Peruse the website of any major oil company and you might think you’d accidentally stumbled onto CLF’s website – or that of any other conservation group. Buzzwords like “renewable” and “sustainable” are plastered across the screen. Shell Oil is excited about its “energy transition.” Chevron leans heavily on “renewable diesel.” BP clamors over “lower-carbon energy” and “net zero by 2050.”
It all seems so encouraging, indicating that, somehow, within sight is a fossil fuel-free future in which climate change has been knocked back on its heels thanks to the thoughtful, prescient planning of caring oil companies. In this narrative, Big Oil and Gas – although still reluctant to admit their role in creating our climate crisis – has resolved to do something about it.
But there’s a far dirtier truth behind the environmentally aware, climate-friendly catchphrases we see flaunted in oil company marketing, and it’s this: Many of the “alternative” fuels that oil companies peddle as low-carbon energy solutions don’t offer us much of an alternative at all.
Instead, these “alternatives” would further shackle our energy system to fossil fuels and even greater disruption of our climate. Even “alternative” solutions like hydrogen, which involves splitting apart molecules in water to create energy, currently rely almost exclusively on fossil fuels for processing. And what we end up with, as a result, is the same old climate-changing gases in our atmosphere.
The fundamental truth is incontrovertible and has been documented in recent research: As oil and gas companies publicly vow to move away from the production of fossil fuels by embracing “biofuels,” they continue, behind the scenes, to expand uses for the same dirty products. Their cynical ploy allows them to pocket billions in profits in the face of alarming climate change impacts while supposedly “fighting the good fight.”
“These types of false solutions are all part of a larger subterfuge to avoid the fundamental changes to their business model that these companies need to make if we’re going to cut carbon out of our energy system,” says Bradley Campbell, president of Conservation Law Foundation.
The energy “solutions” posited by Big Oil and Gas are a classic illustration of a public relations tactic used most skillfully by spin master E. Bruce Harrison, says Melissa Aronczyk, co-author of “A Strategic Nature: Public Relations and the Politics of American Environmentalism,” written with Maria I. Espinoza. Harrison spent his career organizing public relations campaigns opposing environmental regulations and played a crucial role in sowing doubt about the scientific consensus around global warming in the 1990s. Quoting Harrison, Aronczyk sums it up this way: “To get what you want in public and politics, you want to find consensus and compromise – or at least you want to appear to want consensus and compromise. This is the ‘relations’ in public relations.”
The oil and gas industry clearly took his words to heart in the 1990s – and they continue to do so today.
Greenwashing Their Way to Profits
When it comes to oil company talk versus actions, studies have revealed what researchers have deemed a “mismatch between discourse, actions, and investments.” There’s a quick shorthand term for this lack of action: greenwashing. It’s defined as the disturbing practice of dressing up in green clothing in public while, in private, counting on the same old carbon-saturated policies that allowed Big Oil to double its profits last year.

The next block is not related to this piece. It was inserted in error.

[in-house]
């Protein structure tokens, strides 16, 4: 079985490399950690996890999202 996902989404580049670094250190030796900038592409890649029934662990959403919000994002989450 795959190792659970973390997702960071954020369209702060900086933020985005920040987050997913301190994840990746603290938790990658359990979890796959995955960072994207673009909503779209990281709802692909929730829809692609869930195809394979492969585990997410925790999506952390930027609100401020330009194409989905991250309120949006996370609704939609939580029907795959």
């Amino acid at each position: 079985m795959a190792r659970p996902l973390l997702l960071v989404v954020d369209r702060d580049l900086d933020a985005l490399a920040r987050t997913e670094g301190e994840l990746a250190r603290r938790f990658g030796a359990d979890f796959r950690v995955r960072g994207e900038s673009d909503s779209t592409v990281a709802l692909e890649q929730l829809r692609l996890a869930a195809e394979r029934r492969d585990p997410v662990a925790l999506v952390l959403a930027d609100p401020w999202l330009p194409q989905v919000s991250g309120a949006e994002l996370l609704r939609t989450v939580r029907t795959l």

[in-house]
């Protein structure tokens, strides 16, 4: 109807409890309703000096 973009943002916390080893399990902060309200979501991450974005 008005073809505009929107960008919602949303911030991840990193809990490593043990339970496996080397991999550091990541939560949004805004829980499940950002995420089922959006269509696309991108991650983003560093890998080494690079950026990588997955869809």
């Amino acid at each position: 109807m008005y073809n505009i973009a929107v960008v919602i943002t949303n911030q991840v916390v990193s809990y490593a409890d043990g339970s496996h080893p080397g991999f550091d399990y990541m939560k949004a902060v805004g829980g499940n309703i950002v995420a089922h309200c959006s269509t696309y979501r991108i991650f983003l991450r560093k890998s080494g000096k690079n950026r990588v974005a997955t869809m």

A damning 2022 study published in the journal PLOS One found that Chevron, ExxonMobil, BP, and Shell peppered recent annual reports with terms like “climate,” “low-carbon,” and “transition” while touting new strategies around cutting carbon. But when researchers reviewed actions taken on clean energy, they uncovered only broken promises. The companies were, unsurprisingly, financially reliant on fossil fuels. Since 1965, the study revealed, those four major oil companies have accounted for a whopping 10% of global carbon emissions.
“Frankly, it’s outrageous that these companies have spent decades alternately sponsoring false narratives to undermine climate science and disingenuously spotlighting their minimal investments in clean energy to claim leadership in the transition to clean fuels,” says Campbell.
Alternative Fuels in New England Offer Few Actual Alternatives
We can see this greenwashing in action in New England, where the fossil fuel industry is leaning hard on selling biofuels such as “renewable” natural gas as an alternative to traditional fossil fuels. (For a complete rundown on these “alternatives,” see the glossary below.) On the face of it, alternative fuels sound good. Renewable natural gas, biofuel, and biomass – all reuse discards that might otherwise be buried in the earth. What’s there to argue with?
“At first glance, it makes complete sense that you would reuse this stuff,” says Greg Cunningham, vice president and director of CLF’s Clean Energy and Climate Change program. “It’s not until you burrow a little below the surface that you understand the problems.”
What’s beneath the surface is more of the same climate-damaging fuels. “A common attribute of most alternative fuels is they are still essentially climate-damaging gases,” Cunningham says. When they leak from pipes or equipment or are burned to generate heat or power, the same thing happens as when old-fashioned gas is leaked or burned – namely, damage to our climate. In fact, leaked methane and hydrogen are even more damaging to the climate than carbon dioxide.
That reality hasn’t stopped the oil and gas industry from pushing their “alternative” fuels as solutions for meeting legal mandates to cut emissions across New England. Cunningham admits it can be difficult to counter industry narratives, especially when they make it seem that a reasonable solution to reducing carbon pollution is easily within our grasp. “These companies are using greenwashing to mislead policymakers and consumers into thinking little has to change as far as the system we use to heat and power our homes and businesses,” says Cunningham.